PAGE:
Welcome to the third issue of the HLK Newsletter tracking the AI legal landscape. In this issue, we are taking a closer look at how copyright is being handled for AI generated works and update you on discussions regarding the AI Act and news about the imminent AI summit at Bletchley Park.
Copyright in AI Generated Works
For anyone that has given Stability AI’s Stable Diffusion a go, the results can be both brilliant and sometimes a bit spooky. Enter the prompt “monkey on a bicycle with a pink tutu holding an umbrella in the rain” and within seconds, just such a picture materialises. Better still, if the picture isn’t quite what you were after, you can enter further prompts to refine the final output. Amazing. But is there copyright in the final output, and who owns it? Is it the person who writes the prompt, the AI tool itself that produces the final output, the owner of the AI tool or someone else?
Courts around the world are beginning to look at these issues. Perhaps unsurprisingly, although copyright laws are broadly similar in most countries in the world courtesy of the Berne Convention, nuances in legislation and different approaches by courts means that there isn’t a consistent answer across jurisdictions.
One issue that does appear to be universally accepted – at least for the time being – is that the author of an original copyright work cannot be a machine itself. It must be a human. However, beyond this, jurisdictions diverge.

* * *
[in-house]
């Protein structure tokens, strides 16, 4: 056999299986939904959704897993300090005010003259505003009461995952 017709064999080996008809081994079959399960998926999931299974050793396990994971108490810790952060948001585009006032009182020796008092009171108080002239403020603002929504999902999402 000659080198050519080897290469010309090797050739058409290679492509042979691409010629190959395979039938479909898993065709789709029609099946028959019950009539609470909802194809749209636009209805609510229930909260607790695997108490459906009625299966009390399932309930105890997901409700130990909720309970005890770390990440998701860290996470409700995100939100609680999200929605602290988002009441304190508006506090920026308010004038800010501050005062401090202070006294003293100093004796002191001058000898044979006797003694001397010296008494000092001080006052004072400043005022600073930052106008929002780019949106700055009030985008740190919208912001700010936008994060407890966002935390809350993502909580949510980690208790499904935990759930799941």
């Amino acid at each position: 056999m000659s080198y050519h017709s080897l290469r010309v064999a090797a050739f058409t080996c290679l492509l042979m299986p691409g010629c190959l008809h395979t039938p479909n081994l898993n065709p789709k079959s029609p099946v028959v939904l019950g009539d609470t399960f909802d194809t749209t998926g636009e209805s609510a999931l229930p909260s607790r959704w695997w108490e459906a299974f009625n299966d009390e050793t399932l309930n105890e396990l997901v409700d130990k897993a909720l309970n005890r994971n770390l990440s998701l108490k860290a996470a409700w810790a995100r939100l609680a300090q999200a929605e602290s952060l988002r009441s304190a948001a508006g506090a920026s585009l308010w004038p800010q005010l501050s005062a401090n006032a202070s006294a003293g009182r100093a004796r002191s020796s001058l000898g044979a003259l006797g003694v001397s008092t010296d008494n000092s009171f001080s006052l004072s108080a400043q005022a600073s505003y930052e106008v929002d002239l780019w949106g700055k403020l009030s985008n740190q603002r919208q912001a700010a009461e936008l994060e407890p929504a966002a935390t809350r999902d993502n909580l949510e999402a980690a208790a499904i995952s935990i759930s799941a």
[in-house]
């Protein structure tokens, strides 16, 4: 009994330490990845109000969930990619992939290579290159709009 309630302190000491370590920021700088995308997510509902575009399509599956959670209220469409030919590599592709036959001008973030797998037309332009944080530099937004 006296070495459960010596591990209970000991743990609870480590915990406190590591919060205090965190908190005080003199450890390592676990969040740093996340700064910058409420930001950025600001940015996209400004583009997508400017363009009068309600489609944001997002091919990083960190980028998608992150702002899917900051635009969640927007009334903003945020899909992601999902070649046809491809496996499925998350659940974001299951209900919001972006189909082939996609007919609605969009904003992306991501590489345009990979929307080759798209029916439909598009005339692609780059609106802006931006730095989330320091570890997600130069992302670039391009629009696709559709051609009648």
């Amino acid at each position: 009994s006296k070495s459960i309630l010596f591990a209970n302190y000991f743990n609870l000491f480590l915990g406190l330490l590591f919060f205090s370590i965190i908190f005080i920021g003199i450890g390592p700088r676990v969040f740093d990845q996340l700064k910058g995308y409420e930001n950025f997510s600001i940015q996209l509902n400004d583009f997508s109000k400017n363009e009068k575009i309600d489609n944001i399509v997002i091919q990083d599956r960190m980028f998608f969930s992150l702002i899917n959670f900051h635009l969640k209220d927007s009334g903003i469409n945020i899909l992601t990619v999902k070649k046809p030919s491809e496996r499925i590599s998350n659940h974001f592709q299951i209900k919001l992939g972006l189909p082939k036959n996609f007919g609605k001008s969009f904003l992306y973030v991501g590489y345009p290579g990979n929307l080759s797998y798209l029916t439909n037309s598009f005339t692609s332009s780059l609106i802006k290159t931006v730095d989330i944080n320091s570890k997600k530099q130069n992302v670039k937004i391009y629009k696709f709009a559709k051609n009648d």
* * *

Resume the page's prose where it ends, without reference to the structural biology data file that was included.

There are several interesting US decisions on this topic. Anyone following AI legal developments will have heard of Dr Thaler who has run test cases around the world to assess whether his invention generating machine DABUS could be classed as the original inventor of a patent. See, for example, Thaler’s challenge to the UK Intellectual Property Office. Not content with taking on the patent system, he has also drawn swords with the US Copyright Office, attempting to register a copyright work claiming that the AI tool which created it is the original author. Whilst the US court acknowledged that “we are approaching new frontiers in copyright…”, it rejected the position that a machine could be the author of an original copyright work emphasising that “human authorship is a bedrock requirement of copyright”. The copyright work was refused registration but, as we reported in our last edition, the decision is being appealed.
The question then turns to how much control a human must have in the final output from an AI tool to assess whether a human is capable of being the original author. This raises the importance of how prompts are used to create the final output. In another US case concerning the comic book illustrations of Zarya of the Dawn which were created by Midjourney’s AI tool, the comic’s author, Ms Kashtanova, claimed that she was the author of the illustrations because she had added creative input through the use of prompts. However, the US Copyright Office held that the prompts were not sufficiently instructive. It found: “Rather than a tool that Ms Kashtanova controlled and guided to reach her desired image, Midjourney generates images in an unpredictable way. Accordingly, Midjourney users are not the “authors” for copyright purposes of the images the technology generates”. Therefore, copyright registration for the illustrations was rejected.